Tom Warne Report, 11 December 2013
Massachusetts – Massachusetts voters will get a voice on paying a higher fuel tax. The state’s fuel tax went up 3 cents this summer from 21 cents per gallon to 24 cents. The tax hike was part of a new transportation funding package approved by legislators that links the state’s fuel tax to the rate of inflation, resulting in regular increases.
Activists have joined with a group of Republican lawmakers to eliminate this provision that allows for regular increases. They call the law a “forever tax” because the tax rate can rise without legislative approval.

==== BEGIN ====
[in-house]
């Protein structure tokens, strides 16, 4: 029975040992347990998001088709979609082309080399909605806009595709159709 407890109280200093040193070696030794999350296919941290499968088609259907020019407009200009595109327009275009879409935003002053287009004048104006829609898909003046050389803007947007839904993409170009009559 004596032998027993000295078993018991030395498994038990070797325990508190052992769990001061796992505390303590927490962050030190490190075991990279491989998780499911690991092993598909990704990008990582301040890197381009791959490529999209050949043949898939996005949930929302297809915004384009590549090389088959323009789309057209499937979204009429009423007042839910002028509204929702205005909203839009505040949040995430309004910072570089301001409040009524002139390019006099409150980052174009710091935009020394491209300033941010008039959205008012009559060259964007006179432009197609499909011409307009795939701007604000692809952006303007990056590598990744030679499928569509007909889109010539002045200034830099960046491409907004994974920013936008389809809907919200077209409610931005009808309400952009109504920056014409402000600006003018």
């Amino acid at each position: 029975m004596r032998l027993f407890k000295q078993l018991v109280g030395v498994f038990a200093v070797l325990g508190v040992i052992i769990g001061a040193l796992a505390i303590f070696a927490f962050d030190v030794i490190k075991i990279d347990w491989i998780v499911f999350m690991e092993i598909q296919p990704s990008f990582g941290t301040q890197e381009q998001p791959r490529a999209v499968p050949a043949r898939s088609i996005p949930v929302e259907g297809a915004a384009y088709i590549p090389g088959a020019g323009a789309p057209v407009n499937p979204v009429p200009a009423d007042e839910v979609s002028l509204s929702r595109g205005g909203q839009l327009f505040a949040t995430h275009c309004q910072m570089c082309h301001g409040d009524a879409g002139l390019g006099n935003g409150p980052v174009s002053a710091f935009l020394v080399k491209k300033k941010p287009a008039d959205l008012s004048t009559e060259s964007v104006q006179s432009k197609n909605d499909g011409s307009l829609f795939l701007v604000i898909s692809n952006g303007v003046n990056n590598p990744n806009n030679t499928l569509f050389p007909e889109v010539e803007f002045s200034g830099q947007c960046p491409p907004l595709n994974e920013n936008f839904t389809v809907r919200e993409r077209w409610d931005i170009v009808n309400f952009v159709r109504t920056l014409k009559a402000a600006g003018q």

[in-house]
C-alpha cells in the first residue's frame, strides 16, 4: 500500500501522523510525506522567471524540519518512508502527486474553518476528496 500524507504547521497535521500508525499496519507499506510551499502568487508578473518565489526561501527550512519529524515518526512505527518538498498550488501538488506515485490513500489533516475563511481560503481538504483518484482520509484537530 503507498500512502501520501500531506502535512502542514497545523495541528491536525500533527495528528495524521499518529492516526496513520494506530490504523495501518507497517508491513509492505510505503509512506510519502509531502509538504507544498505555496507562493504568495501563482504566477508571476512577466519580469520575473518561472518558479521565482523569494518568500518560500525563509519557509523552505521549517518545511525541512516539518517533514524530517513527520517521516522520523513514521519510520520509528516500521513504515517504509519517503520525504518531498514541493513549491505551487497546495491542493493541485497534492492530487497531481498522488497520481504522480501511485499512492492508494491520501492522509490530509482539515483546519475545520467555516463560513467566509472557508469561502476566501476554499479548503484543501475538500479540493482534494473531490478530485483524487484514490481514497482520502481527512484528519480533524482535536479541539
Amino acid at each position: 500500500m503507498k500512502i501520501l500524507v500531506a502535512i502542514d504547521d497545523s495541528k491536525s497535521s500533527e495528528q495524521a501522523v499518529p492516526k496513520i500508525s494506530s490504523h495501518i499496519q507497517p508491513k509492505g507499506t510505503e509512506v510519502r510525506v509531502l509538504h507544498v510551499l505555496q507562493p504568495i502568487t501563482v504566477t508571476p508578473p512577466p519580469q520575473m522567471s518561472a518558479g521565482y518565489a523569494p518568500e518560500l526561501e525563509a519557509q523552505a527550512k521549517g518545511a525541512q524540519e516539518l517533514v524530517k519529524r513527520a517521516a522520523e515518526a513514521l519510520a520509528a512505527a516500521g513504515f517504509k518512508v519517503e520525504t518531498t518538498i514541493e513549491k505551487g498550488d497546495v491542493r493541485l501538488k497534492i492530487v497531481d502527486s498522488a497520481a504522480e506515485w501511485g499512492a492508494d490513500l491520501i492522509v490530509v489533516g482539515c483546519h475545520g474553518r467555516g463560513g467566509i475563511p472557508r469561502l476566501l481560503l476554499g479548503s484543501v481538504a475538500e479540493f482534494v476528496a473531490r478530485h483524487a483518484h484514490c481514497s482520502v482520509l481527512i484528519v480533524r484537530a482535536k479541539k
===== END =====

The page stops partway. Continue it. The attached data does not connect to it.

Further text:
The group, which goes by “Tank the Gas Tax,” gathered 100,000 signatures to get the question on the 2014 ballot to halt the regular tax increases. Qualifying for the fall ballot required gathering 69,000 voter signatures.
Gov. Deval Patrick is calling the ballot initiative “a mistake.” As a Democrat, he supported the 3-cent tax increase but not tying the tax rate to inflation. He has at other times referred to indexing the tax rate as “wise” and “fair” because it means lawmakers do not have to repeatedly reevaluate the issue.
The fuel tax increase is part of a transportation funding package that includes a $1 excise tax on cigarettes and applying the state’s 6.5-percent sales tax on computer software services. The new revenue is applied to roads and bridges. The plan is expected to raise $800 million by 2018.